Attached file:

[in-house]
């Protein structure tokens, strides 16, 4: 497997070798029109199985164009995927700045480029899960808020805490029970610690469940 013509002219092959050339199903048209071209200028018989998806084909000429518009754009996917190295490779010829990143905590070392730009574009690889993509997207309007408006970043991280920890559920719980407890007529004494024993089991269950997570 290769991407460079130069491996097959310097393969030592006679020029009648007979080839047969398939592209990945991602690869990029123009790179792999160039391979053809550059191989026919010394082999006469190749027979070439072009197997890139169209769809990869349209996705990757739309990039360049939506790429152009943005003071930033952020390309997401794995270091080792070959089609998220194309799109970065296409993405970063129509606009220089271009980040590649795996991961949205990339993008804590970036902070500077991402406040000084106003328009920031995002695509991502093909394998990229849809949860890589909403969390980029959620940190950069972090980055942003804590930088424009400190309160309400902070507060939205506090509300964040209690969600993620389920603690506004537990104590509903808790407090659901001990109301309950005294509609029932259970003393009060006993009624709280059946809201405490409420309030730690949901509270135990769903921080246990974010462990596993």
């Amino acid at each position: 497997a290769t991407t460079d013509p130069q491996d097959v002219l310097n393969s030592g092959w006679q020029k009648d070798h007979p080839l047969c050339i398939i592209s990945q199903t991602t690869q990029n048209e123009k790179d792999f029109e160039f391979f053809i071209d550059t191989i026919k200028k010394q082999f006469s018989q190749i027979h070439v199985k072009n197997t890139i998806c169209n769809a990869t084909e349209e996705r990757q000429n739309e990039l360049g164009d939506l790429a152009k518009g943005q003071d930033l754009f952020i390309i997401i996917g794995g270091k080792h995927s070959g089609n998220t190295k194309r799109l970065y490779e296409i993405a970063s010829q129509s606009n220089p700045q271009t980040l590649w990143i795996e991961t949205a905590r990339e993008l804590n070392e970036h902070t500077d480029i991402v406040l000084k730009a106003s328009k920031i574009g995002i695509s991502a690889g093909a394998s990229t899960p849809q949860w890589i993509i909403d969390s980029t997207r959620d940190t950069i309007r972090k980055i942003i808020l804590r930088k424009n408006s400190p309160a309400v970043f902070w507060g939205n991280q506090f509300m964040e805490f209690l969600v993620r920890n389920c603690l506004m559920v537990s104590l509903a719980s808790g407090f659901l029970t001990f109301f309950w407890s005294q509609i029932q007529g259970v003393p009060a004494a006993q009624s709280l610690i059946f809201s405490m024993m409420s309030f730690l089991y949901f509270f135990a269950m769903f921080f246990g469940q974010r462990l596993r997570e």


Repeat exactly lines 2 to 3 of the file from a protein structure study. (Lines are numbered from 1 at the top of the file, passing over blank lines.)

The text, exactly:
């Protein structure tokens, strides 16, 4: 497997070798029109199985164009995927700045480029899960808020805490029970610690469940 013509002219092959050339199903048209071209200028018989998806084909000429518009754009996917190295490779010829990143905590070392730009574009690889993509997207309007408006970043991280920890559920719980407890007529004494024993089991269950997570 290769991407460079130069491996097959310097393969030592006679020029009648007979080839047969398939592209990945991602690869990029123009790179792999160039391979053809550059191989026919010394082999006469190749027979070439072009197997890139169209769809990869349209996705990757739309990039360049939506790429152009943005003071930033952020390309997401794995270091080792070959089609998220194309799109970065296409993405970063129509606009220089271009980040590649795996991961949205990339993008804590970036902070500077991402406040000084106003328009920031995002695509991502093909394998990229849809949860890589909403969390980029959620940190950069972090980055942003804590930088424009400190309160309400902070507060939205506090509300964040209690969600993620389920603690506004537990104590509903808790407090659901001990109301309950005294509609029932259970003393009060006993009624709280059946809201405490409420309030730690949901509270135990769903921080246990974010462990596993």
């Amino acid at each position: 497997a290769t991407t460079d013509p130069q491996d097959v002219l310097n393969s030592g092959w006679q020029k009648d070798h007979p080839l047969c050339i398939i592209s990945q199903t991602t690869q990029n048209e123009k790179d792999f029109e160039f391979f053809i071209d550059t191989i026919k200028k010394q082999f006469s018989q190749i027979h070439v199985k072009n197997t890139i998806c169209n769809a990869t084909e349209e996705r990757q000429n739309e990039l360049g164009d939506l790429a152009k518009g943005q003071d930033l754009f952020i390309i997401i996917g794995g270091k080792h995927s070959g089609n998220t190295k194309r799109l970065y490779e296409i993405a970063s010829q129509s606009n220089p700045q271009t980040l590649w990143i795996e991961t949205a905590r990339e993008l804590n070392e970036h902070t500077d480029i991402v406040l000084k730009a106003s328009k920031i574009g995002i695509s991502a690889g093909a394998s990229t899960p849809q949860w890589i993509i909403d969390s980029t997207r959620d940190t950069i309007r972090k980055i942003i808020l804590r930088k424009n408006s400190p309160a309400v970043f902070w507060g939205n991280q506090f509300m964040e805490f209690l969600v993620r920890n389920c603690l506004m559920v537990s104590l509903a719980s808790g407090f659901l029970t001990f109301f309950w407890s005294q509609i029932q007529g259970v003393p009060a004494a006993q009624s709280l610690i059946f809201s405490m024993m409420s309030f730690l089991y949901f509270f135990a269950m769903f921080f246990g469940q974010r462990l596993r997570e």